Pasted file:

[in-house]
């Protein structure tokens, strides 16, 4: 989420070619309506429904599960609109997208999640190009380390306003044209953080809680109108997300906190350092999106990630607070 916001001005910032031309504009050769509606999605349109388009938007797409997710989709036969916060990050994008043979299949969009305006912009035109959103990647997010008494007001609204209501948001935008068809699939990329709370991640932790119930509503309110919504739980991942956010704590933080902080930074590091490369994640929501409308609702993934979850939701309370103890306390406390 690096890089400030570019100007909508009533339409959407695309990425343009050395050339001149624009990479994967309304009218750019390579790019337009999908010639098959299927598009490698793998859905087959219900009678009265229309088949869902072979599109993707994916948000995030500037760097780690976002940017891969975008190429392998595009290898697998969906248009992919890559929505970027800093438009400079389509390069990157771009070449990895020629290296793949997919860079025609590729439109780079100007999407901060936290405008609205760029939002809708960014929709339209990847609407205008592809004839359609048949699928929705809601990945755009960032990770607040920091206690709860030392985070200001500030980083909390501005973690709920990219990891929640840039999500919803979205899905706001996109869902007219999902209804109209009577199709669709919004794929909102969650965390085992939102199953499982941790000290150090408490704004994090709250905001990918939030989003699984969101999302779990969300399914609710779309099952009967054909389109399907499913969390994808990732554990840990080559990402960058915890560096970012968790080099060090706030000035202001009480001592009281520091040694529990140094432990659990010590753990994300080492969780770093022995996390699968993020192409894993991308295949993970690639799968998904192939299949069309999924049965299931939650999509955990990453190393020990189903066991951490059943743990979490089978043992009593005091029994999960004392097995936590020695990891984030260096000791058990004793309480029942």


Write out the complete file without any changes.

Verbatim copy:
[in-house]
């Protein structure tokens, strides 16, 4: 989420070619309506429904599960609109997208999640190009380390306003044209953080809680109108997300906190350092999106990630607070 916001001005910032031309504009050769509606999605349109388009938007797409997710989709036969916060990050994008043979299949969009305006912009035109959103990647997010008494007001609204209501948001935008068809699939990329709370991640932790119930509503309110919504739980991942956010704590933080902080930074590091490369994640929501409308609702993934979850939701309370103890306390406390 690096890089400030570019100007909508009533339409959407695309990425343009050395050339001149624009990479994967309304009218750019390579790019337009999908010639098959299927598009490698793998859905087959219900009678009265229309088949869902072979599109993707994916948000995030500037760097780690976002940017891969975008190429392998595009290898697998969906248009992919890559929505970027800093438009400079389509390069990157771009070449990895020629290296793949997919860079025609590729439109780079100007999407901060936290405008609205760029939002809708960014929709339209990847609407205008592809004839359609048949699928929705809601990945755009960032990770607040920091206690709860030392985070200001500030980083909390501005973690709920990219990891929640840039999500919803979205899905706001996109869902007219999902209804109209009577199709669709919004794929909102969650965390085992939102199953499982941790000290150090408490704004994090709250905001990918939030989003699984969101999302779990969300399914609710779309099952009967054909389109399907499913969390994808990732554990840990080559990402960058915890560096970012968790080099060090706030000035202001009480001592009281520091040694529990140094432990659990010590753990994300080492969780770093022995996390699968993020192409894993991308295949993970690639799968998904192939299949069309999924049965299931939650999509955990990453190393020990189903066991951490059943743990979490089978043992009593005091029994999960004392097995936590020695990891984030260096000791058990004793309480029942």